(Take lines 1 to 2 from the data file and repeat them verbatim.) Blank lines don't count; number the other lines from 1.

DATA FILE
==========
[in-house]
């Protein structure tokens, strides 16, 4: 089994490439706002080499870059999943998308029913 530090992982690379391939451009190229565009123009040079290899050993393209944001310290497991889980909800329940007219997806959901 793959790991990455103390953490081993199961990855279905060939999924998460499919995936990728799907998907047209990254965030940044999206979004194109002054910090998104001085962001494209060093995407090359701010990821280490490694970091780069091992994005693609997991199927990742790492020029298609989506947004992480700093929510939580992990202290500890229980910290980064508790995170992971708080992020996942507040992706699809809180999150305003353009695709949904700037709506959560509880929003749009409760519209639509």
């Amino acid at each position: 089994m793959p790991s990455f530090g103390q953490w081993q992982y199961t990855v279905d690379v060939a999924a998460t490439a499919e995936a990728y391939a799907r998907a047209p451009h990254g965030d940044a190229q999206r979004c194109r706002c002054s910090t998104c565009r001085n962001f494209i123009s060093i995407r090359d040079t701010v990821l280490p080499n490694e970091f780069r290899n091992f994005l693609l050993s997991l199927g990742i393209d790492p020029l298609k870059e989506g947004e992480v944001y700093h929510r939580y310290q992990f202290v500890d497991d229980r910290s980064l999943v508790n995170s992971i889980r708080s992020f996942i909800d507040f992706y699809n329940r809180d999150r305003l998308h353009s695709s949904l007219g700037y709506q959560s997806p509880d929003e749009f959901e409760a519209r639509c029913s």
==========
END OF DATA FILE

[in-house]
């Protein structure tokens, strides 16, 4: 089994490439706002080499870059999943998308029913 530090992982690379391939451009190229565009123009040079290899050993393209944001310290497991889980909800329940007219997806959901 793959790991990455103390953490081993199961990855279905060939999924998460499919995936990728799907998907047209990254965030940044999206979004194109002054910090998104001085962001494209060093995407090359701010990821280490490694970091780069091992994005693609997991199927990742790492020029298609989506947004992480700093929510939580992990202290500890229980910290980064508790995170992971708080992020996942507040992706699809809180999150305003353009695709949904700037709506959560509880929003749009409760519209639509």